However, results from a 2017 study indicate that CBD and THC can lead to less acute pain and less intense pain for people with migraine. In this two-phase study, some participants took a combination of two compounds. One compound contained 9 percent CBD and almost no THC. The other compound contained 19 percent THC.
In phase I, there was no effect on pain when the doses were under 100 mg. When the doses were increased to 200 mg, acute pain fell by 55 percent. In phase II, participants who received the combination of CBD and THC compounds saw the frequency of their migraine attacks fall by 40.
The daily dose was 200 mg. The combination of compounds was slightly more effective than 25 mg of amitriptyline, a tricyclic antidepressant. Amitriptyline reduced migraine attacks by 40. 1 percent in study participants. Participants with cluster headaches also found pain relief with the combination of CBD and THC compounds, but only if they’d had a childhood history of migraine.
However, certain side effects are possible, such as:fatiguediarrheachanges in appetitechanges in weightCBD may interact with: certain over-the-counter (OTC) drugsprescription medicationsdietary supplements Proceed with caution if any of your medications or supplements contain a “grapefruit warning.” Grapefruit and CBD both interfere with enzymes that are crucial to drug metabolism. Like other drugs and supplements, CBD may also increase your risk of liver toxicity.
However, some of the mice had been force-fed very large amounts of the CBD-rich cannabis extract. While there isn’t conclusive data to support CBD or CBD oil as the preferred method of pain management, researchers agree that these types of products have a lot of potential. CBD products might be able to offer relief for many people who have chronic pain, all without causing drug intoxication and dependence.
They can help you determine a starting dosage that’s right for you. Hemp-derived CBD products (with less than 0. 3 percent THC) are legal on the federal level, but are still illegal under some state laws. Marijuana-derived CBD products are illegal on the federal level, but are legal under some state laws.
Take a look at the label on any over-the-counter pain reliever and you can easily figure out how much you’re supposed to take for your symptoms. Finding the right dose of cannabidiol (CBD) for pain relief, however, isn’t that simple. Enthusiasts rave about CBD’s potential to ease pain, reduce inflammation, relieve anxiety and promote sleep.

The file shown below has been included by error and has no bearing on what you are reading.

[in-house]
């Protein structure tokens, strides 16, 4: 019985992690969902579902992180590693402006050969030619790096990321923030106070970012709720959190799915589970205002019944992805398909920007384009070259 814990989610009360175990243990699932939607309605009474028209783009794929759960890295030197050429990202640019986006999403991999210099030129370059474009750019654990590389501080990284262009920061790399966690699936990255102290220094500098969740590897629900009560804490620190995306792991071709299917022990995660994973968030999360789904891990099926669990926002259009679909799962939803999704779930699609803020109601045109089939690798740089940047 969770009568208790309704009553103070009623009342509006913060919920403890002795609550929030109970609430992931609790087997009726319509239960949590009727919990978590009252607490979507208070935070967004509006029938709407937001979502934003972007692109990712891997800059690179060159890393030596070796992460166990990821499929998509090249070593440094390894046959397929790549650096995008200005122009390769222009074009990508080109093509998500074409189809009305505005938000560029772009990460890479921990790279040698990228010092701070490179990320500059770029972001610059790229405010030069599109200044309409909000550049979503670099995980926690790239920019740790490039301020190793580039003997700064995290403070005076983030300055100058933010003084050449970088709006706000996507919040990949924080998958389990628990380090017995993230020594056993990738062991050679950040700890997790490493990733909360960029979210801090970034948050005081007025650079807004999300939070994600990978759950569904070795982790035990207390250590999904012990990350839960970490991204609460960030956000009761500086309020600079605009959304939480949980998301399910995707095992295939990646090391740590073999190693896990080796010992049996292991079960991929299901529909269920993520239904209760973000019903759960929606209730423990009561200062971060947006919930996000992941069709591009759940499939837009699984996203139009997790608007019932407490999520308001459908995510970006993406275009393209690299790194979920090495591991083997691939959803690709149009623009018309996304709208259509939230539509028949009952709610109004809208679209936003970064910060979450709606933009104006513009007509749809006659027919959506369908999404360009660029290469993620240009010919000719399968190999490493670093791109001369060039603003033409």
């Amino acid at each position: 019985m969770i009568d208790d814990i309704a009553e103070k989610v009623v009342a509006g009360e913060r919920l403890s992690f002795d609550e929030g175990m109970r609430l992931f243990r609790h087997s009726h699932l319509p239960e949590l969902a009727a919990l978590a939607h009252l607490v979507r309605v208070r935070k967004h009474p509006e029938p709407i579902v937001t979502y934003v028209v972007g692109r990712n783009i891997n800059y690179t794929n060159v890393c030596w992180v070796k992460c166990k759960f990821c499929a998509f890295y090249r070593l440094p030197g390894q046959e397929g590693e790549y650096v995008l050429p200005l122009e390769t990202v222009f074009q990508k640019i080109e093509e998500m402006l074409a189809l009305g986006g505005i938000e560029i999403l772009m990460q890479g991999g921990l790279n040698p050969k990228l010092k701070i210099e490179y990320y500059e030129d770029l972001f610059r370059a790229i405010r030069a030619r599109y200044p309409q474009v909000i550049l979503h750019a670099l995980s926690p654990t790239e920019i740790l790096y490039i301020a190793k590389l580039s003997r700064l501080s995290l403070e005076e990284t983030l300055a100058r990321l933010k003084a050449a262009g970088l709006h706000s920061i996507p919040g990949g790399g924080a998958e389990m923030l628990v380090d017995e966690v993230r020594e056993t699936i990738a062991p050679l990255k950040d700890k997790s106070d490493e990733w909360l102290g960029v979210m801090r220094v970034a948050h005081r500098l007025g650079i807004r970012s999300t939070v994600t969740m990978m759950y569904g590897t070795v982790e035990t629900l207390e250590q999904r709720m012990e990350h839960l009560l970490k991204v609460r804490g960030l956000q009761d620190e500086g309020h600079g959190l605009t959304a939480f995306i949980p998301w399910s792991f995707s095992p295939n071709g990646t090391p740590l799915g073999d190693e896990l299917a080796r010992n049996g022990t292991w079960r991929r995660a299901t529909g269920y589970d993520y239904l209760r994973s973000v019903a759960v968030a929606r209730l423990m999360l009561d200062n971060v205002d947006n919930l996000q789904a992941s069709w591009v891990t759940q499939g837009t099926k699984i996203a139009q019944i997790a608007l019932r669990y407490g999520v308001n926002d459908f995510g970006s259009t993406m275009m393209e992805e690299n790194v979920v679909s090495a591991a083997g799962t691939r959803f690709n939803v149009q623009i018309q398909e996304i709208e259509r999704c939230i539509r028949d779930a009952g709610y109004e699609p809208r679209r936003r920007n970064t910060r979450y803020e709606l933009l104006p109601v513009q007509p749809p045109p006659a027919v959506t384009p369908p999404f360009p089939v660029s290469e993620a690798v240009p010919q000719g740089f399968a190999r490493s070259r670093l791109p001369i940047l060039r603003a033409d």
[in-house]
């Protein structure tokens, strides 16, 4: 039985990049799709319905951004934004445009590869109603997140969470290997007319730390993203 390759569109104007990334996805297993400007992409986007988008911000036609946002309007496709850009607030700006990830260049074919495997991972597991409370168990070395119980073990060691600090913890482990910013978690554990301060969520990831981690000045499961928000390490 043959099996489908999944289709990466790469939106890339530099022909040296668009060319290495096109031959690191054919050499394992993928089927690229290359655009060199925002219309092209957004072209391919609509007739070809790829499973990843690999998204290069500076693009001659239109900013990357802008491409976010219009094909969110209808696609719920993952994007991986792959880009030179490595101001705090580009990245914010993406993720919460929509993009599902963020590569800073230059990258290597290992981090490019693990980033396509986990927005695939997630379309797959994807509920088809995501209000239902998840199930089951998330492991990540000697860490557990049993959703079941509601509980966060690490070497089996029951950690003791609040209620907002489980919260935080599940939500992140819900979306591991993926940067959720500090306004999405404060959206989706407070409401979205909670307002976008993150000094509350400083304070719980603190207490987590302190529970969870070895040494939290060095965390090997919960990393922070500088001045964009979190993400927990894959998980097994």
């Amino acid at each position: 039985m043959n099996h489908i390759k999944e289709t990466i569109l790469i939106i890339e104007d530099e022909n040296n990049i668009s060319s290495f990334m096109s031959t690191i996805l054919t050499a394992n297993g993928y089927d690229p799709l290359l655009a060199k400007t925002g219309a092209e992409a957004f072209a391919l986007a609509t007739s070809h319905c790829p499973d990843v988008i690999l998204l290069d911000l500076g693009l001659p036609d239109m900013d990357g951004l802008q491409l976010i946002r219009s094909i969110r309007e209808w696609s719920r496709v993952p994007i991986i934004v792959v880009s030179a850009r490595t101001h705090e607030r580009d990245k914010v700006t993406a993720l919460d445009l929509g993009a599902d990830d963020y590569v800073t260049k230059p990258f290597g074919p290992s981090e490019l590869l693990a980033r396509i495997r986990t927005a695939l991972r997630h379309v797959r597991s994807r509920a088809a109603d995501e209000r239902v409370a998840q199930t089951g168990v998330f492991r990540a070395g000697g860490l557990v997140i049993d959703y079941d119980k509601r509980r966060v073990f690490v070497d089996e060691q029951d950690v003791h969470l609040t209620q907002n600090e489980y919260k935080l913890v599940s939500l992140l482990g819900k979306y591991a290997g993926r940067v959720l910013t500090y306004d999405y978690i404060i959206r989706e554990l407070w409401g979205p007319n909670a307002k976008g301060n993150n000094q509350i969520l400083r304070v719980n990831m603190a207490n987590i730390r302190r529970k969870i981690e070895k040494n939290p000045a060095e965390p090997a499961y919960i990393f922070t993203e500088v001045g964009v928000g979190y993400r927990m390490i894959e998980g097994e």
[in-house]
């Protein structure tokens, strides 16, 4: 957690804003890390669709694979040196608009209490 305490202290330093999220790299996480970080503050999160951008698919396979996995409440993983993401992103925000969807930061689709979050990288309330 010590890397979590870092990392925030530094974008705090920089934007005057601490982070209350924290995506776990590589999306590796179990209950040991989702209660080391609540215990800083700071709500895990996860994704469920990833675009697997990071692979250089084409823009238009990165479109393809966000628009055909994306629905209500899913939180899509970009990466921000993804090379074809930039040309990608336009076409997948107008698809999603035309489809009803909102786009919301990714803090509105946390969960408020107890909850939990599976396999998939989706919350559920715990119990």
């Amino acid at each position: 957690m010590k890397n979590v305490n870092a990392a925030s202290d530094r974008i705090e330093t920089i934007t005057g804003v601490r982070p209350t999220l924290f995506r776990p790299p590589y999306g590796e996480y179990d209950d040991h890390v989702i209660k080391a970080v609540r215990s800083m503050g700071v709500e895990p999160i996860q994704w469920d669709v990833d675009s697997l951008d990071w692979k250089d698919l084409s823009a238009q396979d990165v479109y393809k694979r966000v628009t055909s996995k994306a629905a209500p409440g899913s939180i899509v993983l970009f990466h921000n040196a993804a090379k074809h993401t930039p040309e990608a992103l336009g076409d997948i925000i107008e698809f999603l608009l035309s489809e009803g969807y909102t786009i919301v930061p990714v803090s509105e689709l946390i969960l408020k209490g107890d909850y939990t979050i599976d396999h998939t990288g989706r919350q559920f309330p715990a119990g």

There are very few human studies on CBD, and those that have been done include doses that are all over the map: In some studies, patients used 5 mg of CBD; in others, they took as much as 600 mg. To further add to the confusion, CBD comes in a number of forms — oils and tinctures, creams and lotions, pills, vaping, and edibles — and each one has differences in terms of bioavailability (the percent of active ingredient that gets into your bloodstream).
“Ultimately, it’s trial and error, but you have to go about it in a methodical way.” Here are some tips to guide you on how to find the right CBD dosage for your pain relief and other symptoms. Many factors, such as your body mass index (BMI), specific health condition(s) you have, medications you take, your health history, and the form of CBD you plan to use can influence how much CBD you may need to treat your symptoms.
“I wouldn’t recommend starting CBD without the supervision of a physician,” says Dr. Patel, author of The CBD Solution. “Many times people purchase a CBD product, try a dose that that doesn’t work for them, switch products and spin their wheels. Or, worse, they develop side effects.” Ask your rheumatologist or primary care provider to recommend an expert, or find an expert near you by searching the directory of members of the Society of Cannabis Clinicians or the database maintained by your state’s medical marijuana program (if it has one).
Now what? The answer depends on which form of CBD you take. Figuring out how much CBD is in capsules or gummies is simple — just read the supplement facts section on the label. (If it says 10 mg of CBD per capsule, you’d take three capsules to get your 30 mg of CBD a day.) Oils and tinctures can be trickier because the packaging often states the amount of CBD in the entire bottle, not in a dropper.
When it comes to CBD in topical form (creams, lotions, and salves), you’ll probably see the total amount of CBD in the container listed on the label. You’ll then have to divide that total by the number of millimeters in the package to determine how much is in each milliliter.